There’s been a lot of talk recently about all the “isms.” Depending on your race or religion, your politics or your profession, your gender or your education, and any number of other traits, there is bias — real or perceived — that can be leveled against you or against others.
Even hair color, age, where you were born, or the community you live in can be the cause of a sort of knee-jerk reaction that isn’t based on facts or in-depth knowledge. That reaction can be favorable or unfavorable. It’s important to remember that bias is not necessarily a reaction against someone or something; it can just as easily skew the odds in favor of a particular person or event.
You can even have a bias against broccoli or tapioca pudding; but that’s not what I’m talking about here!
Bias is always unfair. Some of it is inflated and misrepresented. Some of it is real. Some of it is unconscious, but bias too often turns into hostility. Without a basis in rational thought, reasonable opinion and actual experience, it becomes dangerous.
No matter what the “ism,” it represents stinking thinking, and it always gets in the way. Our biases color our personal relationships and our public perception, the ways we perceive other people and the way co-workers, neighbors, friends and casual acquaintances interact with us.
It’s a shame, because sometimes we don’t even realize it. Neither do those others.
No matter how we view ourselves personally, every one of us is shaped by our experiences and our environment. We were reared by imperfect humans, and influenced by learning situations that affected us in unique ways. Many of our beliefs and actions are deeply ingrained in our childhood experience. As adults, we don’t often take the time to analyze our feelings and our reactions.
But we should.
The recent media attention serves as a wake up call for most of us.
We can brush off charges of biased thinking with our own countercharges of being “thin-skinned.” We can react with a “Get over it” statement. But those responses often don’t get us anywhere, and typically just add to the hurt and misunderstanding.
A better response would be to reevaluate what we say and what we do in light of other people’s reactions. It’s seriously worth the time and effort. Remove the stinking thinking and get down to the business of building relationships that matter — in your personal life, in your business dealings, with your friends and especially with those you disagree with.
Not only will it make the world a less contentious, more pleasant place, but it will allow us to grow our sensitivity, to become more caring, to earn respect and to treat others with the understanding they crave and deserve.
Identify Your Biases and Move On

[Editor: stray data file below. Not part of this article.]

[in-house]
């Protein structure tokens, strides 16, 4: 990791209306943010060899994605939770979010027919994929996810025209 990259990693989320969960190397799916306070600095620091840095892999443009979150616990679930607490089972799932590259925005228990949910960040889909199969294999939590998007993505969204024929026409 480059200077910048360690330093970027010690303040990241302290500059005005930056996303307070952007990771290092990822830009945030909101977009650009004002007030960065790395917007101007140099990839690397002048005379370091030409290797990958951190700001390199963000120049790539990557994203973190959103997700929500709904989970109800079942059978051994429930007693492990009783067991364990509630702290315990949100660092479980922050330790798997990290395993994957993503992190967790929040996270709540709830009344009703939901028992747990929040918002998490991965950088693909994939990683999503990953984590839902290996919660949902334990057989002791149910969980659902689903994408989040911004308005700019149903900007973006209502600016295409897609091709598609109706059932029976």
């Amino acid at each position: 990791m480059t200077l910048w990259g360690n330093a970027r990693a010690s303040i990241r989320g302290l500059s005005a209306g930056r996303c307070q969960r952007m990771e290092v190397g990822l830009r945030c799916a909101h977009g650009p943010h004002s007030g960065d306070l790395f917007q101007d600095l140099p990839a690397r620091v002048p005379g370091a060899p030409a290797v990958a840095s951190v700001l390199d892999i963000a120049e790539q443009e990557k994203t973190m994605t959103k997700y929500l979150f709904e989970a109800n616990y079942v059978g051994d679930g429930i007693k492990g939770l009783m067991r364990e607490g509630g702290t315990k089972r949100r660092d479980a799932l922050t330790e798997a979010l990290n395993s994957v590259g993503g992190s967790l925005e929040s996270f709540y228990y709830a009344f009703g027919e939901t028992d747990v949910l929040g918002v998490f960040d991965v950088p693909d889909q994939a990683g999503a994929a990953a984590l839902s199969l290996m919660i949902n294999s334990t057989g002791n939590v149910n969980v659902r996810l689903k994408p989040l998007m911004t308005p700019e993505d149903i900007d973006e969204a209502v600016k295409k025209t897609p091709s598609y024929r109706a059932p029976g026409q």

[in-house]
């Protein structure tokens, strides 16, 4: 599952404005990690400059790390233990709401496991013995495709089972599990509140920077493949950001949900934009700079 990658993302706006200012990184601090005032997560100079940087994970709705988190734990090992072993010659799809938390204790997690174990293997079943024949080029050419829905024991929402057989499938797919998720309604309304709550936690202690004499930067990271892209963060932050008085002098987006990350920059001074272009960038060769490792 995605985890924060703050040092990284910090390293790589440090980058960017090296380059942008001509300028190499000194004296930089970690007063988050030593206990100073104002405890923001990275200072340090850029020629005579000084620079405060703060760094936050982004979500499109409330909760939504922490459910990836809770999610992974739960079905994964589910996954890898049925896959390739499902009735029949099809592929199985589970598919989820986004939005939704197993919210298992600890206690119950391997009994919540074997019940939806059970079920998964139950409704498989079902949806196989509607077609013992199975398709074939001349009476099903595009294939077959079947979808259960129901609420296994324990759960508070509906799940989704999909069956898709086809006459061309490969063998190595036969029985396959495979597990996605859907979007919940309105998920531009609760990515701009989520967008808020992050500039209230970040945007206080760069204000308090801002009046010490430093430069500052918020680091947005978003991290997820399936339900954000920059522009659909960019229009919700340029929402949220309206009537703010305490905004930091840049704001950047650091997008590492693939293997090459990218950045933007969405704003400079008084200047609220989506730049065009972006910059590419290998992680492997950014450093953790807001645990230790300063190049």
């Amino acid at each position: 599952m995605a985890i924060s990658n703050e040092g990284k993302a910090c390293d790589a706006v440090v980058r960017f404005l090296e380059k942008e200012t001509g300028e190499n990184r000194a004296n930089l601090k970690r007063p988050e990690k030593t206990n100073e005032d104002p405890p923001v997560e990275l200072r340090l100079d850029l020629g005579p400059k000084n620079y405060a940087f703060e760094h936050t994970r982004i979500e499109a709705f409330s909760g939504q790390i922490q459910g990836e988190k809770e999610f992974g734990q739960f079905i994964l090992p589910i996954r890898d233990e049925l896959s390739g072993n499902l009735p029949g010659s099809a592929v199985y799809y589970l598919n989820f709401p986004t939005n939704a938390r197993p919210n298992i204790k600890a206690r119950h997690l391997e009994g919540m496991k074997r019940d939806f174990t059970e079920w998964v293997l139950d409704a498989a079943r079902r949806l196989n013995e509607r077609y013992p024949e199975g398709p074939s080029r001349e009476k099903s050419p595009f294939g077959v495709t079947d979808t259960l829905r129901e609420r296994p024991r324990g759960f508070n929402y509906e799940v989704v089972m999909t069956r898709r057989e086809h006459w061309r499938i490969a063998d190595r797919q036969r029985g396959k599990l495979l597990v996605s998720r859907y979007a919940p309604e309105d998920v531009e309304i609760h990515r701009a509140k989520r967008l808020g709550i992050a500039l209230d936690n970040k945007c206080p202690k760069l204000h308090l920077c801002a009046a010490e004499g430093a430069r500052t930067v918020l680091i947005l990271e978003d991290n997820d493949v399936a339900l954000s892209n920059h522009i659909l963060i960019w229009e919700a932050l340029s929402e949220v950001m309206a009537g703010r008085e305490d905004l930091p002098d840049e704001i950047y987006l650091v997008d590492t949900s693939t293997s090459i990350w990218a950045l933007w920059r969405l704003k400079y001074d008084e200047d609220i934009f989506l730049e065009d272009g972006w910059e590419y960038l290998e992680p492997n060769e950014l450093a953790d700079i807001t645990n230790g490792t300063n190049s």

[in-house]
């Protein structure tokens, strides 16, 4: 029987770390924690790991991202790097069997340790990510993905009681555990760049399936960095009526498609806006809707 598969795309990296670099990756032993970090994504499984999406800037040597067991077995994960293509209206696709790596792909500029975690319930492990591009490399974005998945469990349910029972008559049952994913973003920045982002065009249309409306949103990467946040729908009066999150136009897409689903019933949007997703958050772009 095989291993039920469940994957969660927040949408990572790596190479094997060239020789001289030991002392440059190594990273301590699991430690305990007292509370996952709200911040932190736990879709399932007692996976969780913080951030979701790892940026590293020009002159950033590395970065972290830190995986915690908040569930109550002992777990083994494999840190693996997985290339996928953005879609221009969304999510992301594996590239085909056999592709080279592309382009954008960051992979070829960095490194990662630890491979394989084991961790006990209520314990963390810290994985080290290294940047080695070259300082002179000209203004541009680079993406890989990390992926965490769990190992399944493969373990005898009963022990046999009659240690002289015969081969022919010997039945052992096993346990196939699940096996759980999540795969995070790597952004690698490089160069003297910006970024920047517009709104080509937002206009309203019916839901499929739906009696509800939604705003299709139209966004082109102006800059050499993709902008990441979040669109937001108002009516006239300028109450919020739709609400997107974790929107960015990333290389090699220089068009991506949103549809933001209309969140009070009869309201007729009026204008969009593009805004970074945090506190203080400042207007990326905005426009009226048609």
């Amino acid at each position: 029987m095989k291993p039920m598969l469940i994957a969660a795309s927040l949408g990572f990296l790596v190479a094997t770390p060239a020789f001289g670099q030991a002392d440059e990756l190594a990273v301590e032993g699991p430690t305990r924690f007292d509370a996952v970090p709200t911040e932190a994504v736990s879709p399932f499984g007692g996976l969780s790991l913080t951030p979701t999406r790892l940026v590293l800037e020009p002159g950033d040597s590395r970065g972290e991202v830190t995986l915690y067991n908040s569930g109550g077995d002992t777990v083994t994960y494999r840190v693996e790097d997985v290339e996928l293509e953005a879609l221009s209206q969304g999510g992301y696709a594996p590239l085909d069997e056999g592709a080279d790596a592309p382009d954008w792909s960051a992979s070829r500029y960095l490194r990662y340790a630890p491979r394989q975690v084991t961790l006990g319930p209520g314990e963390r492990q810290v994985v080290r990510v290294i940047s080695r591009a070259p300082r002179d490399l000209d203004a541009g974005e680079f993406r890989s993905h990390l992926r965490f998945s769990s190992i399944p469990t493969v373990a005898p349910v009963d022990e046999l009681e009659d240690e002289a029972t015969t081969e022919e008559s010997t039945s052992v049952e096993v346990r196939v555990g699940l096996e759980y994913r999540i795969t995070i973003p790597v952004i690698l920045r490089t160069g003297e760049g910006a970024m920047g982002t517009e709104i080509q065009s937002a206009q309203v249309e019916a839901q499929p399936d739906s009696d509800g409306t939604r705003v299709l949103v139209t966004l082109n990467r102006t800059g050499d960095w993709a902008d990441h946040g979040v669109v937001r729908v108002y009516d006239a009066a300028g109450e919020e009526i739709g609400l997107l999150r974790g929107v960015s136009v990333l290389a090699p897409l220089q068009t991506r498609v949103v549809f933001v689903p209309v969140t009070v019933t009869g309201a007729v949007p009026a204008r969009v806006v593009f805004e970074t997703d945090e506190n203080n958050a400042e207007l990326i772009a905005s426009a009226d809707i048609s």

Here are some ideas for confronting your biases head on, and for eliminating them in short order:
- Never speak in generalities about a group of people. There is no reason to hold on to a “them vs. us” mentality. Treat everyone as a unique individual.
- Recognize that everyone — EVERYONE — is both strong and weak, good and bad, reasonable and totally unreasonable, serious and silly, lazy and energetic, beautiful and ugly — all at the same time and alternately at different times.
- Don’t group people according to how they dress, where they work, where they were born, how they speak, what school they attended, how much they earn, whether they’re married or single, college graduates or high school dropouts: Those things don’t define a person’s worth, and should not be used as measuring sticks.
- Listen — really listen — when you meet someone new. Learn about what they think, how they feel, what they like and the things that they fear. What you’ll find, as Maya Angelou noted, is that “We are more alike, my friends, than we are unalike.”
- Stand up for principles that you believe in, but have good reasons for those beliefs. It’s not a sin to question your beliefs, either. In fact, it’s an exercise that more of us should engage in. It will either change you and eliminate your stinking thinking, or confirm your position and give you good reason to continue to express and defend it.
- Never do, say, or think anything simply because everyone you hang out with does, says or thinks the same. Be yourself; make up your own mind about issues and hold fast to things you know are right for you, no matter what!
It’s true that old habits die hard. Confronting your biases is difficult. But removing them will lighten your heart and fill your future with new opportunities — to make friends, to understand the world in a new light, to achieve more in your career, to really act like an adult. Getting beyond unconscious bias requires constant attention, but it opens your thinking to new ideas.
It’s like the dawn of a new day!